By Amanda Duckworth
ORDOS, China–The 2017 China Equine Cultural Festival kicked off Saturday night with the CECF Ordos Welcome Party. Themed “Glamour Night,” the evening’s festivities celebrated the upcoming racing meet Sunday, and both events remain an important part of Teo Ah Khing’s vision for bringing racing to China.
“With a mantra of ‘Bring the World to China, China to the World,’ we are blessed to welcome guests, partners, sponsors, jockeys, and racing officials from all across China as well as from Europe, America, Asia, Australasia, and the Caribbean,” said Teo, the chairman and founder of the China Horse Club. “The diversity of this event is instrumental in creating wonderful occasions and interactions.”
Starting with drinks and appetizers, the welcome party served as a way to let all of the participants mix and mingle before turning their attention to racing. After being ushered into a dramatically lit room, Eden Harrington, the vice president of the China Horse Club, served as the host for the evening.
During the party, awards were handed out; art work was auctioned off for a charity; traditional dress was displayed in a fashion show; sponsors, trainers, owners, and jockeys were thanked; and a new Yitai desert song titled “Heroes Are Flying” debuted.
“There was a time when people doubted China, when they doubted that China would become a racing center,” Harrington said. “There was a time when they didn’t believe. But then again, there was a time when televisions were only in black and white, and mobile phones only allowed you to make phone calls.”
Among those listening to Harrington’s words were Elliott Walden, the president of WinStar Farm and a regular partner with the China Horse Club, as well as representatives from the likes of the Australian Turf Club, New Zealand Bloodstock, Goffs, Tattersalls, Inglis, Magic Millions, Ocala Breeders’ Sales Company, and Keeneland.
Additionally, renowned artists Li Xiaoling, Cai Zhisong, Shize, Huqing and Pushi–who each contributed their work for the charity auction–were part of the 250 or so people in attendance.
The highest honor of the night, the Lifetime Achievement Award, went to John Warren, who is both the bloodstock advisor for Queen Elizabeth II as well as the chairman for the China Horse Club’s International Advisory Council.
First held in 2013, the CECF has grown exponentially as Khing works to make Thoroughbred racing an accepted sport in China. As the signature event created by China Horse Club, the CECF has been designed to cater to the social and business requirements of the club’s elite membership group while appealing to a mass market audience through Thoroughbred racing and other cultural events.
In 2016, the first year the CECF was held in Ordos, the four-race card drew over 20,000 people, which surprised even the organizers. Their expectations for this year’s races remain modest, although the indicators are there that another large crowd will be on hand.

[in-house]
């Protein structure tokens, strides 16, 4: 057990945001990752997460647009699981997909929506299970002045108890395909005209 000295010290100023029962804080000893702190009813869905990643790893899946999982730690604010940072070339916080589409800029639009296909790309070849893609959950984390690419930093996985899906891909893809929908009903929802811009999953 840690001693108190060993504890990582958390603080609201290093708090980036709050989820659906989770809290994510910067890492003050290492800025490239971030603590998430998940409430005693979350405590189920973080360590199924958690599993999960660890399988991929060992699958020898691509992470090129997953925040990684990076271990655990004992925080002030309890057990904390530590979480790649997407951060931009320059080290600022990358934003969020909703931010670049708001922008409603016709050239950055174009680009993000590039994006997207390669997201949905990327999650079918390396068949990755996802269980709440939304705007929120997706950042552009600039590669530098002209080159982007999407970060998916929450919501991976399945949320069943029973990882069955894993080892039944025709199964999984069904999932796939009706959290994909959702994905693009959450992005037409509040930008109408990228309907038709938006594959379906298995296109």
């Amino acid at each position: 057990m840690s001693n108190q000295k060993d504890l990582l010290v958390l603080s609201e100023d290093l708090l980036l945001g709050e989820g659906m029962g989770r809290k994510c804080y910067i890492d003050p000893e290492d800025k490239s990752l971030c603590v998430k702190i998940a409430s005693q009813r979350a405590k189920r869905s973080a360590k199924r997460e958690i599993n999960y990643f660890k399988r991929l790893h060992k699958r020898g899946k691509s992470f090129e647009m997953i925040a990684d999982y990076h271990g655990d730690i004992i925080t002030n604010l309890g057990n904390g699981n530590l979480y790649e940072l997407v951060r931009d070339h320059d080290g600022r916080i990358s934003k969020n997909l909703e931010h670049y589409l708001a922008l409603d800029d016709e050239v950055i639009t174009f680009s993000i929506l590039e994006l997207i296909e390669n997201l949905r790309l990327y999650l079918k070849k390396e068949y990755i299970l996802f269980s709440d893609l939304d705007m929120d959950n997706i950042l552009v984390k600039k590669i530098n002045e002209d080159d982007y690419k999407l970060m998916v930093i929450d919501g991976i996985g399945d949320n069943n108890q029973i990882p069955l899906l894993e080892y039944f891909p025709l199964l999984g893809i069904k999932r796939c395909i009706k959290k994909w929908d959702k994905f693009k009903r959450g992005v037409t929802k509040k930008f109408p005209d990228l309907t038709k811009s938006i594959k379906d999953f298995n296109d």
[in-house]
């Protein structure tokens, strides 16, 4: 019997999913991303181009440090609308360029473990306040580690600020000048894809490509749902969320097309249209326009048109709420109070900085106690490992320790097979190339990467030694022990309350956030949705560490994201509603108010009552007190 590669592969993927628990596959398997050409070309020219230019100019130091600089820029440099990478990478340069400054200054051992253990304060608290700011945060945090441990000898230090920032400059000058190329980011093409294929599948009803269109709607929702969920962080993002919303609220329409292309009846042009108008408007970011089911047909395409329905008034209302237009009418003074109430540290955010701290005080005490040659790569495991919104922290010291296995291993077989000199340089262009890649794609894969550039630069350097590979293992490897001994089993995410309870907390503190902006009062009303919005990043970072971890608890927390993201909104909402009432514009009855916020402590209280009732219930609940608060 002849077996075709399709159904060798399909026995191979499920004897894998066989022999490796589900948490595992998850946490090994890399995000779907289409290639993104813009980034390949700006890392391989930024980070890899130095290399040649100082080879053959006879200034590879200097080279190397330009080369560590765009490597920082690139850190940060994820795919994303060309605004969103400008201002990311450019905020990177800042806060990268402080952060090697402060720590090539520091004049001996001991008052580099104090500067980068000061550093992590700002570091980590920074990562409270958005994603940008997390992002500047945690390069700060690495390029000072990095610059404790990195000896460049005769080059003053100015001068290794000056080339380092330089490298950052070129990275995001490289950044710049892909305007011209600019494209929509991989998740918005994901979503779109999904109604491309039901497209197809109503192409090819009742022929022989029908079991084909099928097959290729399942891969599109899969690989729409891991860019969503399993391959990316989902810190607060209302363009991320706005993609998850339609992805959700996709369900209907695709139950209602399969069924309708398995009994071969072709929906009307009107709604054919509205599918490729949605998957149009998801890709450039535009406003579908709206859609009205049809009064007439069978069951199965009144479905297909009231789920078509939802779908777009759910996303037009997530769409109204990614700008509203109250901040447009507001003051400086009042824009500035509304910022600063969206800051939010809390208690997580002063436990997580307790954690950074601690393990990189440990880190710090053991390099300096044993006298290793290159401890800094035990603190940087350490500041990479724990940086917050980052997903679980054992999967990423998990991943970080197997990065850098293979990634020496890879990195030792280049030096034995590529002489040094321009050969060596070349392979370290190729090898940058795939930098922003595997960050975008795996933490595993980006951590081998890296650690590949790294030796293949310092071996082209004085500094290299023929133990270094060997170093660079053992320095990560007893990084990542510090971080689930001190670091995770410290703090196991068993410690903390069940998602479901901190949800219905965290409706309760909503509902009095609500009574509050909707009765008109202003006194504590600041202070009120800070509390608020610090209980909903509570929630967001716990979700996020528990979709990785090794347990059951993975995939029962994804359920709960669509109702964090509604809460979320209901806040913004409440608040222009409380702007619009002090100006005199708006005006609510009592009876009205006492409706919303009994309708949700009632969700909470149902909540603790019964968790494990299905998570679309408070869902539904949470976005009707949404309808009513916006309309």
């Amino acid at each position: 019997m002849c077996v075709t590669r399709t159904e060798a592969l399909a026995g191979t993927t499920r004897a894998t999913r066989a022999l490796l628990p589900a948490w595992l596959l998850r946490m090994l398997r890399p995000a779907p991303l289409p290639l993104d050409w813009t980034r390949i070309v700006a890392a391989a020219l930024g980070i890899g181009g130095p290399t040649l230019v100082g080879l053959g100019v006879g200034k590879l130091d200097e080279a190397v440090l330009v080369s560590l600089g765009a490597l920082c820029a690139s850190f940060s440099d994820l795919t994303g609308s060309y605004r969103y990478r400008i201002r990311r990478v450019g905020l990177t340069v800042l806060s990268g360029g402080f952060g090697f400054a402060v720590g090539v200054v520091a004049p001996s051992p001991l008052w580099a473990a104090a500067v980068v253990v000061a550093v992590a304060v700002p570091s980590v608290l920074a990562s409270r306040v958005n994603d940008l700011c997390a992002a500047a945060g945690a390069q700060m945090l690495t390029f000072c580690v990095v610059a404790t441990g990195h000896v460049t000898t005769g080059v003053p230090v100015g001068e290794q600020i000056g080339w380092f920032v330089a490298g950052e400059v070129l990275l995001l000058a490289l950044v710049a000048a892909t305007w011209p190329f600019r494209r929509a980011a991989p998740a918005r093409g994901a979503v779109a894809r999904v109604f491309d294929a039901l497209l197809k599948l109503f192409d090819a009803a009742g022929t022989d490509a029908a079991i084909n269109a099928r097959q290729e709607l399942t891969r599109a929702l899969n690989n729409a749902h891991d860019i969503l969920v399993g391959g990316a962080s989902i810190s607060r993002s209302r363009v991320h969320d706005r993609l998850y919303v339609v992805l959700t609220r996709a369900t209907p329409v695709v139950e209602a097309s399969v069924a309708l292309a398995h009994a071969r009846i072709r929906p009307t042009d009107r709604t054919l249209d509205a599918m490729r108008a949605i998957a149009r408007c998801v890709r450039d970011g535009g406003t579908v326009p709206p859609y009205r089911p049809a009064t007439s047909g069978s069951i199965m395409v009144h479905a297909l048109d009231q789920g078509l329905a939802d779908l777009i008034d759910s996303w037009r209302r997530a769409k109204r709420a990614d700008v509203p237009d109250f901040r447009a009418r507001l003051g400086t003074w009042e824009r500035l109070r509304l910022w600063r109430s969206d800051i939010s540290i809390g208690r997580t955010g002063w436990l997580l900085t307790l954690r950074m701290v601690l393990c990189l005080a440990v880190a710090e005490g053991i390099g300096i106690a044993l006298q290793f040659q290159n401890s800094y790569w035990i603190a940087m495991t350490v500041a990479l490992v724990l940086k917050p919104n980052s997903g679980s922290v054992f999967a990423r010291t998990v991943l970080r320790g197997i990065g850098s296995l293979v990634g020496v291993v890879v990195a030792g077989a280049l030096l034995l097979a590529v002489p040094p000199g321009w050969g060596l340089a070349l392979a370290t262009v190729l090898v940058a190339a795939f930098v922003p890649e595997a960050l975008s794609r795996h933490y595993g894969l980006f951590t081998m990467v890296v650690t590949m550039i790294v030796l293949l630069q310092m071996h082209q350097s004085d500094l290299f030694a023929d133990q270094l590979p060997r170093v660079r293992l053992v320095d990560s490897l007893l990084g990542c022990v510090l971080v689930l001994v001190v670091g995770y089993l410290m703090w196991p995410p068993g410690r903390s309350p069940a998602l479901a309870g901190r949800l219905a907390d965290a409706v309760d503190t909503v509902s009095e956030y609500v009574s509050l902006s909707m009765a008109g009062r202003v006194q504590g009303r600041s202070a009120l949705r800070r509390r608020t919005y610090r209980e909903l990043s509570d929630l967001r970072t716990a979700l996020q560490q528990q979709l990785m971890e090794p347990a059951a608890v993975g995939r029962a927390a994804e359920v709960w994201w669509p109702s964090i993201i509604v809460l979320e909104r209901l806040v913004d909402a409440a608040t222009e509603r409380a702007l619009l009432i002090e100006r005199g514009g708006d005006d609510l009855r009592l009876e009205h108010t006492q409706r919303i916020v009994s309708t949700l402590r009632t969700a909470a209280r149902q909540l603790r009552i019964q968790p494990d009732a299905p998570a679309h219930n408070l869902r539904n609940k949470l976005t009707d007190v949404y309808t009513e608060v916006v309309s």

“We take pride in whatever we plan and execute,” said Teo. “Anything more than a crowd of 10,000 is deemed as a major event in communist China. We did not expect that our CECF the first year in Ordos would draw more than 20,000. We expected 8,000. We purposely wanted 8,000 because that falls below the rudder, and we wanted to classify as a small event, but it exploded into a large event.
“There is a lot of pressure this year. The crowd is just one indicator. I think the quality of the event itself should continue to evolve and take care of the needs of the people who come.”
Part of the Bigger Picture
Having the CECF is an integral part of meeting the lifestyle promises of the China Horse Club to its members, but so is success at major racing events around the world.
It started with a bang in Europe with champion Australia (Galileo), and followed with Australian Horse of the Year Dissident (Sebring). This year, the club is making headlines in the United States with GI Kentucky Oaks heroine Abel Tasman (Quality Road), who is a current front runner for end of year honors. In all, the club has won more than 250 races worldwide.
“We try to explain to all of our members to not get over excited, but so far I think in our five-year program the word to explain it is we are very lucky,” said Teo. “For example, our specific plan for the United States spanned three to five years, but within two years things happened. Here came Abel Tasman and Good Samaritan (Harlan’s Holiday) and the members got excited. That’s the most important thing. Our program in the U.S. has had to be fast-tracked.
“Just like Australia–the first year we enter racing, we get the English Derby winner. We were caught and surprised. We learned from the Australia experience, and now I think from Abel and others, we have learned and we have something to be proud of.”
Looking forward, the China Horse Club has its eye on attending both the Breeders’ Cup World Championships in California as well as the first ever running of The Everest in Australia, which aims to be the richest turf race in the world. First though, comes the humbler but vitally important day of races at Ordos.
“I think Breeders’ Cup in November we are going to see some healthy crowds, and before that, we are talking about perhaps taking part in the experience for the Everest in Sydney,” said Teo. “I think October and November will be two highlights for us, after our meet here.
“The China Horse Club is now a brand, and they are now asking whether they can join. We still have a youth membership, and they say, ‘What is the age?’ and I say, ‘It is 65 and below.’ We have been systematically, step-by-step introducing the concept of racing to China.”